Included in the current exhibition will be early formalist works from the 1960’s through the early 1980s. These include minimalist drawings and sculptures. Later, during that period the sculptures evolved into eccentric and layered abstractions, including sprawling scatter works and lattice-based arrangements, that flirted with pattern and decoration as well as sexually suggestive elements. Fifty years of hindsight reveals deeper readings of and inner connections between his work that considered and challenged heteronormative models while layering in queer theory. Such considerations can help rethink these art historical periods and the artists who dominated the discussions around them.
In the 80’s Shostak’s work became more political adopting themes surrounding AIDS/HIV activism. His work also began to deal more overtly with gay themes, slang and imagery. The work became more openly playful including figuration, double entendre with an emphasis on humor and symbolism. The works of this period were primarily characterized by large drawings rendered from collages made from reappropriated source materials as well as provocative text.
By the 90s Shostak’s art practice was primarily dominated by the social practice. Shostak had transitioned to Rose Royale and became an active member of the New York trans community through performances, activism, photography and film making—each a discrete but interrelated body of artwork waiting to be presented. This period offers a plethora of output and was his most productive period. This is in part due to the fact that his life and work had truly consolidated into a solitary practice. The works from this period will be represented by: wigs (which he named and titled like any other sculpture) from his collection, gowns, posters, photography and examples of his film making.
David Richard gallery would like to welcome you to learn more about Ed Shostak / Rose Royale by visiting our website, stopping by or scheduling an appointment to visit the gallery in person.
About Ed Shostak’s Artwork and Career:
Edwin Shostak, an American artist was born August 23, 1941 in Bronx, New York to Jewish parents and he died April 8, 2020. According to his sister, in the 1950s, Ed would perform in drag for his family and as an adult gay man in the 60s and 70s, his life was full of challenges. Shostak’s world changed in the early sixties when he moved to lower Manhattan and studied at The Copper Union.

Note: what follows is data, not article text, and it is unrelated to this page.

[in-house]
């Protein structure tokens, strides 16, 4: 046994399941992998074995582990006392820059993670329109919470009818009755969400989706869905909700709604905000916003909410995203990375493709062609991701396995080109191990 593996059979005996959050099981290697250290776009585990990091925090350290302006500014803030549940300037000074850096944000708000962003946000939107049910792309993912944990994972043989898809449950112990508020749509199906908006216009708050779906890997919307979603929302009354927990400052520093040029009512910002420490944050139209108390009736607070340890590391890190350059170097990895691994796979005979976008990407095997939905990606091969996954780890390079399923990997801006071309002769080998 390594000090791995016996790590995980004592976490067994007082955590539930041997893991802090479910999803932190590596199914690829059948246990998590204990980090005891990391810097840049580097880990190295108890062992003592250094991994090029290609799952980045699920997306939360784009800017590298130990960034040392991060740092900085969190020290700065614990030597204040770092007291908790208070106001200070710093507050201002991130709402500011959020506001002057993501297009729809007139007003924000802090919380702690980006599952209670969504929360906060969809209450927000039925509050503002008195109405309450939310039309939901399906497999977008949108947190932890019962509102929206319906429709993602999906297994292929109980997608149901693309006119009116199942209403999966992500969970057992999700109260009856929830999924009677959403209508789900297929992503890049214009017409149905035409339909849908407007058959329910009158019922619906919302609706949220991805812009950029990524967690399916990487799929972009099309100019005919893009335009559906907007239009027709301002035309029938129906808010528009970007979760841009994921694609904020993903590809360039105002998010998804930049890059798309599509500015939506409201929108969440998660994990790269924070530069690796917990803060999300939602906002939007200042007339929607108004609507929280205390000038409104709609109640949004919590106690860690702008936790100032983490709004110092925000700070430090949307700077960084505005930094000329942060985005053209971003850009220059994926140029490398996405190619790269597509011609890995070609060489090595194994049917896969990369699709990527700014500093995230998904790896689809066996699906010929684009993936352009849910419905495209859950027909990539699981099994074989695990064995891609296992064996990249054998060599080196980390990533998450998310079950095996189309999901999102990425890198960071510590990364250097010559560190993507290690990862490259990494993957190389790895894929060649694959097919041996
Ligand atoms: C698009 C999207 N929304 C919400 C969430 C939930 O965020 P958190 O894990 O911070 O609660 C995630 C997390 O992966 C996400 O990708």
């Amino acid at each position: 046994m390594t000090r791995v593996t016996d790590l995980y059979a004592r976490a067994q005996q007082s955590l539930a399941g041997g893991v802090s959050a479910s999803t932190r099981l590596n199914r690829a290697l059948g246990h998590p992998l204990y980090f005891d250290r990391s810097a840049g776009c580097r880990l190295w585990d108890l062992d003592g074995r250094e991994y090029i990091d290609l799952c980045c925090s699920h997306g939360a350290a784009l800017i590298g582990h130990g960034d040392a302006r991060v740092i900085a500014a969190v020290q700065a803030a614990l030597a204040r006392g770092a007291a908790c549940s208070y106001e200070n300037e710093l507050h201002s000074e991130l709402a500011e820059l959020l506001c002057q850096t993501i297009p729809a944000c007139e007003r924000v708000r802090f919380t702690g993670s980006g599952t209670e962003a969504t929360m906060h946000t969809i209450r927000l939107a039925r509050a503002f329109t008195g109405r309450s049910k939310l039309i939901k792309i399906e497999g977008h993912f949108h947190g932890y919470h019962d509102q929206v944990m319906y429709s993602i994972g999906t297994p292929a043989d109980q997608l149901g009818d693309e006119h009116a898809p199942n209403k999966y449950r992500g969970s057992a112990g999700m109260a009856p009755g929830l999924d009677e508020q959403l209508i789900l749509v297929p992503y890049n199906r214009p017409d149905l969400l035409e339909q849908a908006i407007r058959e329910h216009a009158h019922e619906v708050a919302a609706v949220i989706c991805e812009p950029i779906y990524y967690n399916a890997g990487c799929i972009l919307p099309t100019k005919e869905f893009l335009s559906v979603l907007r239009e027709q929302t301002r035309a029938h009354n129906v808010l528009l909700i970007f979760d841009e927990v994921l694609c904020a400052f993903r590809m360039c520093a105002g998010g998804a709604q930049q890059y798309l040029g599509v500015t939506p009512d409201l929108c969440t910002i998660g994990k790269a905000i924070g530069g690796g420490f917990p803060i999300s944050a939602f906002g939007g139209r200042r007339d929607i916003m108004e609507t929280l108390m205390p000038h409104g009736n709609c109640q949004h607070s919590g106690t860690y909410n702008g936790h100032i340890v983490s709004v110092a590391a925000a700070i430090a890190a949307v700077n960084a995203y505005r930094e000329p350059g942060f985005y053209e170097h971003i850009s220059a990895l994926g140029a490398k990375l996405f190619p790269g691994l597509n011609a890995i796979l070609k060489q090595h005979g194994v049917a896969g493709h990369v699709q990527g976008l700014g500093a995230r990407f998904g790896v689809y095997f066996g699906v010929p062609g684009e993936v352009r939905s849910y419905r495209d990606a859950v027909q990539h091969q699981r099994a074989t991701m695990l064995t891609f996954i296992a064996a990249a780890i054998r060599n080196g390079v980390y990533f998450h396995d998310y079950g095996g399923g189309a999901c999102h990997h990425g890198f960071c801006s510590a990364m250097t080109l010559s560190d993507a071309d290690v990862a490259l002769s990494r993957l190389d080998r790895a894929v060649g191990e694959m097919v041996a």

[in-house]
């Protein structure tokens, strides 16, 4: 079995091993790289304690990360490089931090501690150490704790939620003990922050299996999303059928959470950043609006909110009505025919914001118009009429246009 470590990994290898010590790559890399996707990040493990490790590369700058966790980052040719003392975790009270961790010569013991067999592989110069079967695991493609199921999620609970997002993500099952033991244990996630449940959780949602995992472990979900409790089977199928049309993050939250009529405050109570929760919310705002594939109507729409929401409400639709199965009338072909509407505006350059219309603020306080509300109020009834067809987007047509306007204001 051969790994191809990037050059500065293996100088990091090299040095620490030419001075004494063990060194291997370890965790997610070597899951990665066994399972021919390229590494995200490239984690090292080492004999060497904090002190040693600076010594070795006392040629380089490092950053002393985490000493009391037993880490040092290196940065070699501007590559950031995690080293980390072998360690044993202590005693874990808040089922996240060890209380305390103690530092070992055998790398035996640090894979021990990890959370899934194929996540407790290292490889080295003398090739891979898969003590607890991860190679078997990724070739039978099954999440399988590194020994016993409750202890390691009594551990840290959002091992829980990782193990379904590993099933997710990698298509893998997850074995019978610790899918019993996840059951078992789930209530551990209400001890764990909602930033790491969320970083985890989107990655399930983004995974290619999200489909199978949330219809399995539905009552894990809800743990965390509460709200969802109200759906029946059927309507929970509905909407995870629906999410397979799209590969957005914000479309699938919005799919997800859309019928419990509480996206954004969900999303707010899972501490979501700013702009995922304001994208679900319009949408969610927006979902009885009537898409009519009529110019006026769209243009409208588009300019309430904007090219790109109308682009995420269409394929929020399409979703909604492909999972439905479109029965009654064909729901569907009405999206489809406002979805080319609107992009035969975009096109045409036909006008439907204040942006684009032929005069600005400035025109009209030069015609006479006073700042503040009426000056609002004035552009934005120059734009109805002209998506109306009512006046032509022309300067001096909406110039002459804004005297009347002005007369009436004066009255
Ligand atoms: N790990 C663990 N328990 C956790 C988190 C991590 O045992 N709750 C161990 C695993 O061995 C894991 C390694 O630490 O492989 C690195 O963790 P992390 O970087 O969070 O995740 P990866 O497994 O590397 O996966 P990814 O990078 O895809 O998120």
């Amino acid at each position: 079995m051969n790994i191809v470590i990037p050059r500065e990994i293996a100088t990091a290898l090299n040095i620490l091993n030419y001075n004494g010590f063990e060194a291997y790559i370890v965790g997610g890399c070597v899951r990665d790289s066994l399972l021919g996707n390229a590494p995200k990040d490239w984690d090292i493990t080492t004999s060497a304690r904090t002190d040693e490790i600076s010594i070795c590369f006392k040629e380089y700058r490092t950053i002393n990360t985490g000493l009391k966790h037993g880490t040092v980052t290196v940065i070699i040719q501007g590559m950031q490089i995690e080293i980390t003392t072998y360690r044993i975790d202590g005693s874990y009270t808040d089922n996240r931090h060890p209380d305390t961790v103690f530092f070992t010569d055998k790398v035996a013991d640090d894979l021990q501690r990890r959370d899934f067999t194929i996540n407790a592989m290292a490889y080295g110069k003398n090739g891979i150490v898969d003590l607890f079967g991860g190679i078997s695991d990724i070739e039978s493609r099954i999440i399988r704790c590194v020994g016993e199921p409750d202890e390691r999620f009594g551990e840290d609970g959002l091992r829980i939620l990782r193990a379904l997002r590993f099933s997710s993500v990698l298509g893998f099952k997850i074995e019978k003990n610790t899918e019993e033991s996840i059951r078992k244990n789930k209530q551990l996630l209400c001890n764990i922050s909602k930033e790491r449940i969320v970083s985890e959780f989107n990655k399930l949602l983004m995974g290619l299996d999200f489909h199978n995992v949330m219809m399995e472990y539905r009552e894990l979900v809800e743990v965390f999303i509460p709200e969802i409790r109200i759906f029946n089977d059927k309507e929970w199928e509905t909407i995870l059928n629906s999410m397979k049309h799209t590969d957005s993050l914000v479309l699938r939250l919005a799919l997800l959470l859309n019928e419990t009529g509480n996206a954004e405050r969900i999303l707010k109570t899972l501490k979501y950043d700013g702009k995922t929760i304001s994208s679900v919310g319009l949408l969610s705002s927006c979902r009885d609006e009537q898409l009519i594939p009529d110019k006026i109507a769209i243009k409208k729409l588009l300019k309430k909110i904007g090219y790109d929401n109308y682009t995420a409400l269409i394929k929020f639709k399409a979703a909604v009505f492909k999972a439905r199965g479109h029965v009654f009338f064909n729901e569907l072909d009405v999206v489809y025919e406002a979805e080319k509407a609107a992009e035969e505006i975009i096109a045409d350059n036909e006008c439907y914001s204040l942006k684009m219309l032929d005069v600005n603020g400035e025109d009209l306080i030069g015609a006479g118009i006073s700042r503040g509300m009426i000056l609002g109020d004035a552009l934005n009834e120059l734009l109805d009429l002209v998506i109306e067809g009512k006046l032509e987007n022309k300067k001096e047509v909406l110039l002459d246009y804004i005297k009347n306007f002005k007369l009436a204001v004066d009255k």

In the 1960s and 70s, Shostak was known for his sculptures as he pursued a fairly traditional commercial path in the art world. In the 1980s, his practice expanded into large drawings that included figuration, abstraction and text that further expanded into performance, activism and a social practice. While he explored formal issues of postmodernism, his artmaking became more subversive, full of dual meanings and double entendre, he asked more questions than he answered. Shostak used Geometric Abstraction, Hard Edge Abstraction and Post-Minimalism as a platform on which he cleverly overlayed Queer Theory to both challenge the norms and provoke a new and different discourse.
There was much early success and critical recognition as Shostak’s works were included in the very important and first 1973 Biennial Exhibit at the Whitney Museum of American Art, New York and exhibited at the Museum of Modern Art, Newyork, The Grand Palais, Paris, The Chrysler Museum, The Delaware Museum of Art, The Jacksonville Museum of Art, The Art Museum of South Texas, Sculpture Center, New York, and The School of Visual Arts, New York as well as many other colleges and universities. Shostak’s first solo exhibition was at the Fischbach Gallery, then he showed at Bykert Gallery and Leo Castelli. Later, he was represented by the Holly Solomon Gallery and had several solo exhibitions. His work has been placed in many important collections including the collections of architect Philip Johnson and Holly Solomon. His work was reviewed by notable journalists including, Grace Gluek, Donald Goddard and Barbra Rose. Shostak was also awarded a Guggenheim Fellowship.